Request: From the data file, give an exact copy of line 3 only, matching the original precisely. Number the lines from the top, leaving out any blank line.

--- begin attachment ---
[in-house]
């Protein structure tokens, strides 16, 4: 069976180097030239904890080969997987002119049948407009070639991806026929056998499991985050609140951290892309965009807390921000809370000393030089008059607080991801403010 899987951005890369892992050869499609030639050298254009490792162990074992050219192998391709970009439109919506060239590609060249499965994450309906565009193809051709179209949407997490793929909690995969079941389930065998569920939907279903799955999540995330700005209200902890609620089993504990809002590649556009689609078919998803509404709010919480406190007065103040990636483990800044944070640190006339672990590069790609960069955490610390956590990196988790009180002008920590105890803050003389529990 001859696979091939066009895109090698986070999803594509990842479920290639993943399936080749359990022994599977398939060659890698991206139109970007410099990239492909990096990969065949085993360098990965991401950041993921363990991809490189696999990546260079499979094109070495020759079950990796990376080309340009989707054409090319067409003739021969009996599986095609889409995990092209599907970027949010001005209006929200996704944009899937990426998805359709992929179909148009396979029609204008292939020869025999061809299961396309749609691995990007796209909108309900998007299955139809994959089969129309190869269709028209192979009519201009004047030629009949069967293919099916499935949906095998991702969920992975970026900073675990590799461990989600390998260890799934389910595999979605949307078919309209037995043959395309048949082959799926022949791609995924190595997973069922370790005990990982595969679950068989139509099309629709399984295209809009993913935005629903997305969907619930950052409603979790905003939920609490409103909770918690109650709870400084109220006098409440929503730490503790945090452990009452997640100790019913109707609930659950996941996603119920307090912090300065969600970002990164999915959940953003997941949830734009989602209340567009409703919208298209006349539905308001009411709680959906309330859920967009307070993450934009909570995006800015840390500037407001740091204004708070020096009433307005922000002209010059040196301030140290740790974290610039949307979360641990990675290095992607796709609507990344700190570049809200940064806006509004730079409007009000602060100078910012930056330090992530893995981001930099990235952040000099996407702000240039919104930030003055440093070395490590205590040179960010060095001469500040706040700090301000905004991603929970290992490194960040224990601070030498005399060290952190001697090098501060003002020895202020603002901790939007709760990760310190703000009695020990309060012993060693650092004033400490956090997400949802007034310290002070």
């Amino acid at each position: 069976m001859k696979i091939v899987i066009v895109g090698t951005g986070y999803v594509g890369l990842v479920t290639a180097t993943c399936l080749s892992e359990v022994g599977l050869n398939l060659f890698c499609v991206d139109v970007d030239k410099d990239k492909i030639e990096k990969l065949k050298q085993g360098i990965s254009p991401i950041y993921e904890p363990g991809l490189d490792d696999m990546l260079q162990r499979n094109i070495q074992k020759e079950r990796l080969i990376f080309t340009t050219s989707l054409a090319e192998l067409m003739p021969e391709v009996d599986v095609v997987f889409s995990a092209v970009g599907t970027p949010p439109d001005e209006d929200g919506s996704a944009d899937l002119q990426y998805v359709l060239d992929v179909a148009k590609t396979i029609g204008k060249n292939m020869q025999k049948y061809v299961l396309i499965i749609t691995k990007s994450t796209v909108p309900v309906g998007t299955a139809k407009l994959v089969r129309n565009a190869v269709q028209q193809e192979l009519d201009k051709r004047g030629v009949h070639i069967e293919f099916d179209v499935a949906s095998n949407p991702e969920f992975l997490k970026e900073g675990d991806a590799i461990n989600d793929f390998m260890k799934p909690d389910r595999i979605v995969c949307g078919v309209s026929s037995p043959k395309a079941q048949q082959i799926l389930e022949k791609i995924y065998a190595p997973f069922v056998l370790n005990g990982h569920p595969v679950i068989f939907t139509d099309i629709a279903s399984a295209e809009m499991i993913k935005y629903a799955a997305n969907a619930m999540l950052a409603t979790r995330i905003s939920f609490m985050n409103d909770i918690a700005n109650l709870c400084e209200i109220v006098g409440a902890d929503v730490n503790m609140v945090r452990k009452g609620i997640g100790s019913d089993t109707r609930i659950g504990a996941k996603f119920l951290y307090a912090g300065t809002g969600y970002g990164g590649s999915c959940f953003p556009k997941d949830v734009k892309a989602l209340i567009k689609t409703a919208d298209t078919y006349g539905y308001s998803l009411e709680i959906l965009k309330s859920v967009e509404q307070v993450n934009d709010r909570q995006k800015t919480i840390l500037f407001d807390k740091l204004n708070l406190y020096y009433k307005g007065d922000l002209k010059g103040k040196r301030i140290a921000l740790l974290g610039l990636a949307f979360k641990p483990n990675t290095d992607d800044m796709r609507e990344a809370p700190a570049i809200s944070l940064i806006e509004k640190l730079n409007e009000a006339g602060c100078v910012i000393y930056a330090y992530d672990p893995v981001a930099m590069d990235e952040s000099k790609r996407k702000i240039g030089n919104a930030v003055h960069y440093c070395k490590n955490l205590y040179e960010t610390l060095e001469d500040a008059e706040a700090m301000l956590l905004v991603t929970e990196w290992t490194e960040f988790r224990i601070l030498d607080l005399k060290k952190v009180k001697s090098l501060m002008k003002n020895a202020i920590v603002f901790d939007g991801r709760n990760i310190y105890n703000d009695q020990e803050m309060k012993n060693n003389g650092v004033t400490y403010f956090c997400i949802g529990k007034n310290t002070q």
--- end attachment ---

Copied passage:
């Amino acid at each position: 069976m001859k696979i091939v899987i066009v895109g090698t951005g986070y999803v594509g890369l990842v479920t290639a180097t993943c399936l080749s892992e359990v022994g599977l050869n398939l060659f890698c499609v991206d139109v970007d030239k410099d990239k492909i030639e990096k990969l065949k050298q085993g360098i990965s254009p991401i950041y993921e904890p363990g991809l490189d490792d696999m990546l260079q162990r499979n094109i070495q074992k020759e079950r990796l080969i990376f080309t340009t050219s989707l054409a090319e192998l067409m003739p021969e391709v009996d599986v095609v997987f889409s995990a092209v970009g599907t970027p949010p439109d001005e209006d929200g919506s996704a944009d899937l002119q990426y998805v359709l060239d992929v179909a148009k590609t396979i029609g204008k060249n292939m020869q025999k049948y061809v299961l396309i499965i749609t691995k990007s994450t796209v909108p309900v309906g998007t299955a139809k407009l994959v089969r129309n565009a190869v269709q028209q193809e192979l009519d201009k051709r004047g030629v009949h070639i069967e293919f099916d179209v499935a949906s095998n949407p991702e969920f992975l997490k970026e900073g675990d991806a590799i461990n989600d793929f390998m260890k799934p909690d389910r595999i979605v995969c949307g078919v309209s026929s037995p043959k395309a079941q048949q082959i799926l389930e022949k791609i995924y065998a190595p997973f069922v056998l370790n005990g990982h569920p595969v679950i068989f939907t139509d099309i629709a279903s399984a295209e809009m499991i993913k935005y629903a799955a997305n969907a619930m999540l950052a409603t979790r995330i905003s939920f609490m985050n409103d909770i918690a700005n109650l709870c400084e209200i109220v006098g409440a902890d929503v730490n503790m609140v945090r452990k009452g609620i997640g100790s019913d089993t109707r609930i659950g504990a996941k996603f119920l951290y307090a912090g300065t809002g969600y970002g990164g590649s999915c959940f953003p556009k997941d949830v734009k892309a989602l209340i567009k689609t409703a919208d298209t078919y006349g539905y308001s998803l009411e709680i959906l965009k309330s859920v967009e509404q307070v993450n934009d709010r909570q995006k800015t919480i840390l500037f407001d807390k740091l204004n708070l406190y020096y009433k307005g007065d922000l002209k010059g103040k040196r301030i140290a921000l740790l974290g610039l990636a949307f979360k641990p483990n990675t290095d992607d800044m796709r609507e990344a809370p700190a570049i809200s944070l940064i806006e509004k640190l730079n409007e009000a006339g602060c100078v910012i000393y930056a330090y992530d672990p893995v981001a930099m590069d990235e952040s000099k790609r996407k702000i240039g030089n919104a930030v003055h960069y440093c070395k490590n955490l205590y040179e960010t610390l060095e001469d500040a008059e706040a700090m301000l956590l905004v991603t929970e990196w290992t490194e960040f988790r224990i601070l030498d607080l005399k060290k952190v009180k001697s090098l501060m002008k003002n020895a202020i920590v603002f901790d939007g991801r709760n990760i310190y105890n703000d009695q020990e803050m309060k012993n060693n003389g650092v004033t400490y403010f956090c997400i949802g529990k007034n310290t002070q």